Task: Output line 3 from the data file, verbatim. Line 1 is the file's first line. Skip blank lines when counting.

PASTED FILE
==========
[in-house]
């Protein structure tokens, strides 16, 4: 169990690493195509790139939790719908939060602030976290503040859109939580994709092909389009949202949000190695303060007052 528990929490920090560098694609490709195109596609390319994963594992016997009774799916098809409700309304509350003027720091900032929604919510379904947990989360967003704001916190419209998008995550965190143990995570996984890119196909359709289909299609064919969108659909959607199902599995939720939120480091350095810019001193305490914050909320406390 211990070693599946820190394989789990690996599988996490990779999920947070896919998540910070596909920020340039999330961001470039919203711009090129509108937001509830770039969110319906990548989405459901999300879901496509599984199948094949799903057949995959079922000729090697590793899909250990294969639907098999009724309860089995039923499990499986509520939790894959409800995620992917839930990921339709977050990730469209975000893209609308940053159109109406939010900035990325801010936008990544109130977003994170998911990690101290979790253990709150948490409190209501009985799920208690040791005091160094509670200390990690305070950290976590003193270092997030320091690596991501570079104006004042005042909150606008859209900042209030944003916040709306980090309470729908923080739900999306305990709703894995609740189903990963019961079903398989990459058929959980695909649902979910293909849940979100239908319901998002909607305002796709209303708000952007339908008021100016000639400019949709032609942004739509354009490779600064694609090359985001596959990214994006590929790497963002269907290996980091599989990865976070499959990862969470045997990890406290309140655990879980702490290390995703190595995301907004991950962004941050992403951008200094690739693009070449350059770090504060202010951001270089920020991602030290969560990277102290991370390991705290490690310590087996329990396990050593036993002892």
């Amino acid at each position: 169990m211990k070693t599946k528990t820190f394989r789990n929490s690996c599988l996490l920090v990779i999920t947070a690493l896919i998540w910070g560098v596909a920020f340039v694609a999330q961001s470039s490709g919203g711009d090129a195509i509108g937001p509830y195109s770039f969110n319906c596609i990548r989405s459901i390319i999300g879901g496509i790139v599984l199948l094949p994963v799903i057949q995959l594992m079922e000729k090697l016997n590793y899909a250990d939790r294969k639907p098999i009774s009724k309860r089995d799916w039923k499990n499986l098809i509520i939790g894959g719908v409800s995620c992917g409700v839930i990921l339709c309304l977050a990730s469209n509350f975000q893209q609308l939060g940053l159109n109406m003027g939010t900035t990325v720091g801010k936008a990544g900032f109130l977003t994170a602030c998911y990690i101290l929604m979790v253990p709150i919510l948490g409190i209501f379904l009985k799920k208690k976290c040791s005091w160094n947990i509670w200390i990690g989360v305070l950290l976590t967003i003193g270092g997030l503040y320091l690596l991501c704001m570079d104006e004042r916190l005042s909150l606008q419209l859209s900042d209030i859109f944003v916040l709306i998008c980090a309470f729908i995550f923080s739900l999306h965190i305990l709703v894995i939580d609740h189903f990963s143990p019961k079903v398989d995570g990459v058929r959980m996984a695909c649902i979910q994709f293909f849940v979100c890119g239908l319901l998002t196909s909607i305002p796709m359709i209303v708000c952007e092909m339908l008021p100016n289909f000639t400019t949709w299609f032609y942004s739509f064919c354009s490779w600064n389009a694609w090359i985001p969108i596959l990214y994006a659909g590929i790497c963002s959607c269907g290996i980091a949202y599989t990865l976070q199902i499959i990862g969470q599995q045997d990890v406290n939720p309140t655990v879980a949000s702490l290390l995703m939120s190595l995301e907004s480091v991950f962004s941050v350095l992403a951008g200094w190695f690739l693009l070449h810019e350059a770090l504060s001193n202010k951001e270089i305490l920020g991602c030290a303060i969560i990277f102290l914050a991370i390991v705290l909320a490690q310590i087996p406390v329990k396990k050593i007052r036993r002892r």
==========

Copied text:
């Amino acid at each position: 169990m211990k070693t599946k528990t820190f394989r789990n929490s690996c599988l996490l920090v990779i999920t947070a690493l896919i998540w910070g560098v596909a920020f340039v694609a999330q961001s470039s490709g919203g711009d090129a195509i509108g937001p509830y195109s770039f969110n319906c596609i990548r989405s459901i390319i999300g879901g496509i790139v599984l199948l094949p994963v799903i057949q995959l594992m079922e000729k090697l016997n590793y899909a250990d939790r294969k639907p098999i009774s009724k309860r089995d799916w039923k499990n499986l098809i509520i939790g894959g719908v409800s995620c992917g409700v839930i990921l339709c309304l977050a990730s469209n509350f975000q893209q609308l939060g940053l159109n109406m003027g939010t900035t990325v720091g801010k936008a990544g900032f109130l977003t994170a602030c998911y990690i101290l929604m979790v253990p709150i919510l948490g409190i209501f379904l009985k799920k208690k976290c040791s005091w160094n947990i509670w200390i990690g989360v305070l950290l976590t967003i003193g270092g997030l503040y320091l690596l991501c704001m570079d104006e004042r916190l005042s909150l606008q419209l859209s900042d209030i859109f944003v916040l709306i998008c980090a309470f729908i995550f923080s739900l999306h965190i305990l709703v894995i939580d609740h189903f990963s143990p019961k079903v398989d995570g990459v058929r959980m996984a695909c649902i979910q994709f293909f849940v979100c890119g239908l319901l998002t196909s909607i305002p796709m359709i209303v708000c952007e092909m339908l008021p100016n289909f000639t400019t949709w299609f032609y942004s739509f064919c354009s490779w600064n389009a694609w090359i985001p969108i596959l990214y994006a659909g590929i790497c963002s959607c269907g290996i980091a949202y599989t990865l976070q199902i499959i990862g969470q599995q045997d990890v406290n939720p309140t655990v879980a949000s702490l290390l995703m939120s190595l995301e907004s480091v991950f962004s941050v350095l992403a951008g200094w190695f690739l693009l070449h810019e350059a770090l504060s001193n202010k951001e270089i305490l920020g991602c030290a303060i969560i990277f102290l914050a991370i390991v705290l909320a490690q310590i087996p406390v329990k396990k050593i007052r036993r002892r």